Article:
Out of all the Roman ruins throughout the Mediterranean, the ancient city of Ephesus in Turkey is one of the most exciting and intact city ever to be discovered. Turkey in ancient times enjoyed a valuable and strategic position within the Mediterranean and with this came many foreign conquests. Throughout Turkey you can see many influences from both the Greeks (Hellenistic period) and the Roman Empire and in particular, the city of Ephesus displays these styles within it’s structures. In fact it’s a general consensus amongst the Turks, that there are more Roman ruins in Turkey than there are in Rome.
The sheer scale of Ephesus is still yet to be unearthed and it is estimated that they have only uncovered around 10% of the city so far. Archeologists have been actively working on Ephesus for over 100 years.
I visited Ephesus as part of a four day tour of Turkey with Road Runner Tours, which I can highly recommend as they organised everything like clockwork. On the day of the tour, I was picked up from my hotel in the seaside town of Kusadasi and was to be escorted for the day with a group tour guide. The drive from Kusadasi to Ephesus took approximately one hour via a short visit to the House of Virgin Mary on the way to Ephesus.
To get the most out of this visit, I would go with a guide as there are lot’s of interesting things to discover about this site and having a guide can not only let you in on what Ephesus is all about but to answer any questions you have. Then when your tour is over, have a walk around yourself, you could literally spend hours at this site – it truly is a wonder of the world.
A Brief History
The ancient city of Ephesus was originally a Greek city and came under Roman rule after the conquest in 133 BC. It became one of the largest major cities outside Rome and at the height of it’s popularity it is thought to have had around 40,000 people living within the city walls. Due to it’s harbour position it became the centre of commerce and an important trade route. The city had come under siege many times and consequently was destroyed and rebuilt at least three times. It had also been damaged by earthquakes and floods. Despite this the city remained prosperous and a centre of not only trade, but technology and knowledge. Ephesus is famous for it’s Celsus Library and for the great Temple of Artemis – one of the seven wonders of the ancient world.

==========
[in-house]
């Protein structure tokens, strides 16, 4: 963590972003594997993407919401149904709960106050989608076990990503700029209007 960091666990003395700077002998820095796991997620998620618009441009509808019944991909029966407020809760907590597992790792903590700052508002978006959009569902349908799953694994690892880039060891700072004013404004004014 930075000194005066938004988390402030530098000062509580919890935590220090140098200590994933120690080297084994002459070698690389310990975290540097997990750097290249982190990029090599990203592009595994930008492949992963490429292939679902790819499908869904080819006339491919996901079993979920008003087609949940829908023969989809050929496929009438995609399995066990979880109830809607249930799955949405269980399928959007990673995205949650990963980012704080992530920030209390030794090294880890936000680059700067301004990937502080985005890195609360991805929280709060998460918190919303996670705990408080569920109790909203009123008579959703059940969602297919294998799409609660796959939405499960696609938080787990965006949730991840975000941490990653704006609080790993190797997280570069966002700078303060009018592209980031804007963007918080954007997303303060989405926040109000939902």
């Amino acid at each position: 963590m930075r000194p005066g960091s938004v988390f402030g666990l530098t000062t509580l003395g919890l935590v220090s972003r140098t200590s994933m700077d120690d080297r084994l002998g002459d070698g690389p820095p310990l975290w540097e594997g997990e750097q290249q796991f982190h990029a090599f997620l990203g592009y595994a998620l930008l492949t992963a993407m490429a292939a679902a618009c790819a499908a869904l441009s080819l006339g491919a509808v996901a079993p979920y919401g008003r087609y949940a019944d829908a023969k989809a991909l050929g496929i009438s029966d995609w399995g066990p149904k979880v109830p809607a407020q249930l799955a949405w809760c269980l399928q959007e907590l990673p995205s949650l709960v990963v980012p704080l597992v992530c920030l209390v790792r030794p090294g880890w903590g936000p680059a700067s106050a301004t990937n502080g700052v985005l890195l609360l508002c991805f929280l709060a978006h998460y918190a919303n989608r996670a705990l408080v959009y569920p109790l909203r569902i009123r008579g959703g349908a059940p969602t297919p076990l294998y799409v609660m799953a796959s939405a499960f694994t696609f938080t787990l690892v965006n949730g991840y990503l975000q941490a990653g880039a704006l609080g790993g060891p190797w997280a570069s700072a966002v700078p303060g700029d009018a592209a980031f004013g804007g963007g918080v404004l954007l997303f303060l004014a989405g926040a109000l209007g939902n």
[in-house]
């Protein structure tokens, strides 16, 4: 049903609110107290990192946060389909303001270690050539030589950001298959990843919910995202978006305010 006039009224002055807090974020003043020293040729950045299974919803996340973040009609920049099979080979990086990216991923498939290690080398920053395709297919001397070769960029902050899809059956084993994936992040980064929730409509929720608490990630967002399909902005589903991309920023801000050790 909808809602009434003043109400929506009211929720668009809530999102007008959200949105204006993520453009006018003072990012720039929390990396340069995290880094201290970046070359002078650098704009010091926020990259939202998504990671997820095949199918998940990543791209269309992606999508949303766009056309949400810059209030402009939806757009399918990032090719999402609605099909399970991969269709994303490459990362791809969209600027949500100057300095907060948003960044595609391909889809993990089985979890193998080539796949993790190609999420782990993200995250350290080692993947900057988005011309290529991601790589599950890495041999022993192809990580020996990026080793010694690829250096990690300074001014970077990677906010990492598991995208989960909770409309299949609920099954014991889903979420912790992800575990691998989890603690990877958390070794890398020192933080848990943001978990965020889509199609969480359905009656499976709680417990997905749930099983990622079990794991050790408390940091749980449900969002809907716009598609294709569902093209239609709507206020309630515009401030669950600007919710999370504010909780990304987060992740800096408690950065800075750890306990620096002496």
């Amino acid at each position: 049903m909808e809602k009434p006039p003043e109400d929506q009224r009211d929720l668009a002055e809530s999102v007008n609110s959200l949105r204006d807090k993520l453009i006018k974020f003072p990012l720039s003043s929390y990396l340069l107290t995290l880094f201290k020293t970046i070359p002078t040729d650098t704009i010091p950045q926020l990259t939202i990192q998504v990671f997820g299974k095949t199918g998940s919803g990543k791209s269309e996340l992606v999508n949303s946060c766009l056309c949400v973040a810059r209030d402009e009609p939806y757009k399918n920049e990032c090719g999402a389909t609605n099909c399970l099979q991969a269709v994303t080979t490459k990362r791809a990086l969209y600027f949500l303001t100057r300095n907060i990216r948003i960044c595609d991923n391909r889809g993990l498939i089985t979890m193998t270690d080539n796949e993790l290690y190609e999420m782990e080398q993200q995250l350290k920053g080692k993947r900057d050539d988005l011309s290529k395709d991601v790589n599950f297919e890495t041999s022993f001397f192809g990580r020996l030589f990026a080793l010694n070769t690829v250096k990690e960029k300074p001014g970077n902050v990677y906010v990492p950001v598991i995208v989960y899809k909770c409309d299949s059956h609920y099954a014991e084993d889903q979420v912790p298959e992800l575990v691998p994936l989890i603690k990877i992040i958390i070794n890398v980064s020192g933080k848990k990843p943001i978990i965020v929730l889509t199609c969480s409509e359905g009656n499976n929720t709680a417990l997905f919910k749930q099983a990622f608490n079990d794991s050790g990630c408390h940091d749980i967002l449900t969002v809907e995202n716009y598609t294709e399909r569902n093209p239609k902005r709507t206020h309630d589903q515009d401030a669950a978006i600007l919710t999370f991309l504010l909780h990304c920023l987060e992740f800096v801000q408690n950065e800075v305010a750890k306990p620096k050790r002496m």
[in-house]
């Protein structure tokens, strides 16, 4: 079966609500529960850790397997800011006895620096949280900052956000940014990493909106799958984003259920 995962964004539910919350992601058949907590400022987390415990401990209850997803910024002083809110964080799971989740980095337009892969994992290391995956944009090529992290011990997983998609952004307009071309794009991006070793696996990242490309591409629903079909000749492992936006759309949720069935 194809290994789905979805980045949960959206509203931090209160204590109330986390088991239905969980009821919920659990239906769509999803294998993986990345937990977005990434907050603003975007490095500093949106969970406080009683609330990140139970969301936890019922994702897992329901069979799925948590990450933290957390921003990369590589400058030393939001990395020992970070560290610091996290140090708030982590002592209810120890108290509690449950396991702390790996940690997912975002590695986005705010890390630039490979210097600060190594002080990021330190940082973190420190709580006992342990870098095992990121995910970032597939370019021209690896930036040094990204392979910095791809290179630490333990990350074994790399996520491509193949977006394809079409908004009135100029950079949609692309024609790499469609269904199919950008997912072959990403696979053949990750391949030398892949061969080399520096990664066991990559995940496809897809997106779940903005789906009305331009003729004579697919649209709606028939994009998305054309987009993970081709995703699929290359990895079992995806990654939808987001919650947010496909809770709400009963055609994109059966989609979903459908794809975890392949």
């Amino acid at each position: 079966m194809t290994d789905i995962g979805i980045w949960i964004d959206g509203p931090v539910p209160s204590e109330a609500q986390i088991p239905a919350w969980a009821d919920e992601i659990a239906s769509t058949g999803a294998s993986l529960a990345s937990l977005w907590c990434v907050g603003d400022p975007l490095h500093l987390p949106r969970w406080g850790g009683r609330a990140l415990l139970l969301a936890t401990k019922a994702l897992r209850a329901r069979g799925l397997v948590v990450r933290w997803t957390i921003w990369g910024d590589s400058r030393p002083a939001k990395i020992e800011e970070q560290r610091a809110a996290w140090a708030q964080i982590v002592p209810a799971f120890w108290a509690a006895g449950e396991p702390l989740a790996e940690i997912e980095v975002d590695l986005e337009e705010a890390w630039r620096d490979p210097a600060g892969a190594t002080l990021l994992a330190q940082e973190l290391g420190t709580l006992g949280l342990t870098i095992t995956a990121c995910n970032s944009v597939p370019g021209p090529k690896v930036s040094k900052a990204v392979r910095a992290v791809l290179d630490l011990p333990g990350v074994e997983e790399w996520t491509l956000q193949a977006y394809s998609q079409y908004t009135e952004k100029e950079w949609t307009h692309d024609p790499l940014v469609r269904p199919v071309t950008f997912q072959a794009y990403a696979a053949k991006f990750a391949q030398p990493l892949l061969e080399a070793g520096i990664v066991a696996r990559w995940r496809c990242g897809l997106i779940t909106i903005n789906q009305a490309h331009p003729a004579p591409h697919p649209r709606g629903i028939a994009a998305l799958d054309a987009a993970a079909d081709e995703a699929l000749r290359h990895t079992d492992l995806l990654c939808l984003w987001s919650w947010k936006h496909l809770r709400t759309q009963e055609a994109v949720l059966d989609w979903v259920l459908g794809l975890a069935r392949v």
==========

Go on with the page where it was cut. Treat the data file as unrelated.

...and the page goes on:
After the effects of earthquakes the city lost it’s coastline. This was due to the main river port silting up over time and therefore isolating the main city from the harbour. The lack of a harbour in turn ruined the trade route and thus signified the decline of Ephesus. The river no longer exists and has been replaced with swampy fields.
In 123 AD, the Library of Celsus (third largest library in the ancient world, after Alexandria and Pergamon) was built in honour of councillor Celsus and works were completed by his son. It housed over 12,000 scrolls and serves as a tomb for Celsus, who is buried underneath. The library had been partially destroyed in an earthquake around 262 AD and further destruction occurred by another earthquake sometime later leaving the facade in ruins around the 10th century AD. It was then restored in 1978 and rebuilt with it’s original materials.
The Temple of Hadrian in Curetes Street was erected in 138 AD in honour of the Emperor Hadrian. The temple has many decorative sculptures carved into the arches and toward the back, is what appears to be a depiction of Medusa.
The Temple of Hadrian is largely intact having been restored with both it’s original pieces and replicas of missing pieces. As you can see from the above photo, just above the left pillar is a section that is new, in order to be able to stabilise and display the original arch on top, a replica piece was installed.
The Great theatre of Ephesus could hold around 24,000 people and is still used for performances today.